Especially after the COVID-19 situation, there is a strict procedure for paying the fees. Thus, the payment of Philadelphia county court fees, or alternatively a fully completed IFP petition, has to be sent to the Clerk’s Office by mail either together with other divorce papers or within 3 business days if the papers were sent electronically.
The Philadelphia country district clerk filing fees can be paid either with a money order or with a attorney’s check. In the case if the IFP petition is not accepted, Plaintiff has 20 days to cover the fees from the moment the notification of denial was received.
Philadelphia County Court Forms for an Uncontested Divorce
Without special knowledge, it may be hard to understand which family court forms for divorce you have to prepare for your exact divorce situation. To make this job a little less burdensome, here is the list of forms required for filing a divorce in Philadelphia County:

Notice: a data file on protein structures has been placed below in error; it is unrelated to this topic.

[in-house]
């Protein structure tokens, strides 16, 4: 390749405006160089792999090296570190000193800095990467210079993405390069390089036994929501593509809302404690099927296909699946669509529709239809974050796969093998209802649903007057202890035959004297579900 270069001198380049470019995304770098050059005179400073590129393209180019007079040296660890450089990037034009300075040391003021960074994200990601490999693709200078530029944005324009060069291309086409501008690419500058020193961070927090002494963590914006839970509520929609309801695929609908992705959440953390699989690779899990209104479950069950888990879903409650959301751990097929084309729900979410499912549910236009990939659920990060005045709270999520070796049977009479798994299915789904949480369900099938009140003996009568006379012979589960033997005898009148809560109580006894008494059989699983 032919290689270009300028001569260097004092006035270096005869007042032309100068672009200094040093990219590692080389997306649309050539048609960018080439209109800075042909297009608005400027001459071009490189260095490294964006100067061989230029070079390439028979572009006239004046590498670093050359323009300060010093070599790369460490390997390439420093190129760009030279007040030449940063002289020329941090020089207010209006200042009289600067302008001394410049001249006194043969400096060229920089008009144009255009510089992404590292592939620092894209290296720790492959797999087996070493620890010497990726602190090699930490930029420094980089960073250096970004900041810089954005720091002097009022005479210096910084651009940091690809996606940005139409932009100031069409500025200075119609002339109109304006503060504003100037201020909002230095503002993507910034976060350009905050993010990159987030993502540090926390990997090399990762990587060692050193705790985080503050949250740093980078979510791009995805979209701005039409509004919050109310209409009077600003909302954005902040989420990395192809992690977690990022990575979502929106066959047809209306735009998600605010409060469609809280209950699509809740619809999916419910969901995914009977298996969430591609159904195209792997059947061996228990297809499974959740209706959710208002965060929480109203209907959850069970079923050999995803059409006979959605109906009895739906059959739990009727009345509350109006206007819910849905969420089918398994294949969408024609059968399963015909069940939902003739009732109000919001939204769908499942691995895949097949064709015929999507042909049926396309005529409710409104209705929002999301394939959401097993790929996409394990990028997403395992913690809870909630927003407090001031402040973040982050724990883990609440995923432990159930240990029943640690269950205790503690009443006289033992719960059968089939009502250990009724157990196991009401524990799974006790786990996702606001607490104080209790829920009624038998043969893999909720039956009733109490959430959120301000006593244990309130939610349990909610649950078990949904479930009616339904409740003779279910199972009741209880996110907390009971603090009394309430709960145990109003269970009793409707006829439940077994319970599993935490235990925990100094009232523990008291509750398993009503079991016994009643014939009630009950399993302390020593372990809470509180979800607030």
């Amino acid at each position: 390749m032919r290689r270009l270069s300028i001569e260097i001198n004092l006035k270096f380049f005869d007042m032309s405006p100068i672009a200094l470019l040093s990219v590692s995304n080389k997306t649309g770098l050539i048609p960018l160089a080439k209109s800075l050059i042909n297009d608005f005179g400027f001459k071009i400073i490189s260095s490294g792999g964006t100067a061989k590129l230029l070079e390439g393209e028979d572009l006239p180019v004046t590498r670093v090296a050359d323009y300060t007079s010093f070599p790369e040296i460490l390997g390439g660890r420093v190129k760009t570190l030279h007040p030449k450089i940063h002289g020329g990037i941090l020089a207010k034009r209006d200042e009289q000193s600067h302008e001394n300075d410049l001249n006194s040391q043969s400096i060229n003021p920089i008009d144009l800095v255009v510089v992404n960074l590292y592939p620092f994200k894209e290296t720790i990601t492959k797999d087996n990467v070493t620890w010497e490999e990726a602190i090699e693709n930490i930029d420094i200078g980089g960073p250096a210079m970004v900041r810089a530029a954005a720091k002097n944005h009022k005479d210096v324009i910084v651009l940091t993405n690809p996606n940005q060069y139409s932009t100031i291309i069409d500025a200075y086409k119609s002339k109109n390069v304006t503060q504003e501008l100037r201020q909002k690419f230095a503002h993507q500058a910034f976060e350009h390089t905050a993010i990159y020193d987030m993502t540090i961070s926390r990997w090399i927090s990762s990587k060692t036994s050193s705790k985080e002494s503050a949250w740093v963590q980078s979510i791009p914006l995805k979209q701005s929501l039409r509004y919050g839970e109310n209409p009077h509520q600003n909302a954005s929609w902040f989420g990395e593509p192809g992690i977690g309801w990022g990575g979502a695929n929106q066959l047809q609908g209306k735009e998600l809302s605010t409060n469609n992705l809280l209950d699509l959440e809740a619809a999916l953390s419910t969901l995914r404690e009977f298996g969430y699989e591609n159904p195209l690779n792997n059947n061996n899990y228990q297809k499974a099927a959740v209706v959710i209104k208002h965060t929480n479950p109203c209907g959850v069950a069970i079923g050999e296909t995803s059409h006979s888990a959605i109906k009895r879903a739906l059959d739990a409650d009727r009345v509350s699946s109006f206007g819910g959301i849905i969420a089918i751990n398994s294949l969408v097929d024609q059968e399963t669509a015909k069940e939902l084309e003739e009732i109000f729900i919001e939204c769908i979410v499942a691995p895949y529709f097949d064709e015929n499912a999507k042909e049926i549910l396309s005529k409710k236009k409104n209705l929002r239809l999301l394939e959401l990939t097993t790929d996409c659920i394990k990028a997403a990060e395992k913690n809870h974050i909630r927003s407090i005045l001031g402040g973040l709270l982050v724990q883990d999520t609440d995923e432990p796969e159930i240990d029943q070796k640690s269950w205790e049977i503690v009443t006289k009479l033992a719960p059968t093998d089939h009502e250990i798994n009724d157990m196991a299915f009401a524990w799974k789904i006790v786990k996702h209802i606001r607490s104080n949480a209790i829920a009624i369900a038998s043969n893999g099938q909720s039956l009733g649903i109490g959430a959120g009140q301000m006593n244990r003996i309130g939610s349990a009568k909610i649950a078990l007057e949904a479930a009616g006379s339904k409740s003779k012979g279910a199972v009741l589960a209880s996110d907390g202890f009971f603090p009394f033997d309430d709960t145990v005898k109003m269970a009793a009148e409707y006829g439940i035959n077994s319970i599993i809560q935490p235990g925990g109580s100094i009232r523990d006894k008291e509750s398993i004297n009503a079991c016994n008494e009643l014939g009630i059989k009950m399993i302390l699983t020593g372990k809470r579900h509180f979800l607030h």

Complaint for Divorce. This is the primary form a Plaintiff must file to launch a divorce process. It contains a request to grant divorce, the reason of such request, as well as the party’s demands. Take into account that for the cases with and without minors involved there are two different forms required.
Summons. It notifies Defendant of a 30-day period to file the answer, or else, that the default judgment will be made.
Verification. It serves to prove the truthfulness of the information included in the Complaint and should be signed by Plaintiff in the presence of a notary.
Acknowledgment of Service and Summons proves to the court that Defendant has received the Philadelphia county divorce papers and waives any other service of process.
Affidavit of Consent. A document that proves that both parties are willing to end their legal relationship.
Settlement Agreement. The document covers the spouses’ agreement as to how the property and debts are divided, who gets the custody rights, who pays the alimony, and other major issues that arise in a divorce. The two types of this form would differ depending on whether minor children are involved or not.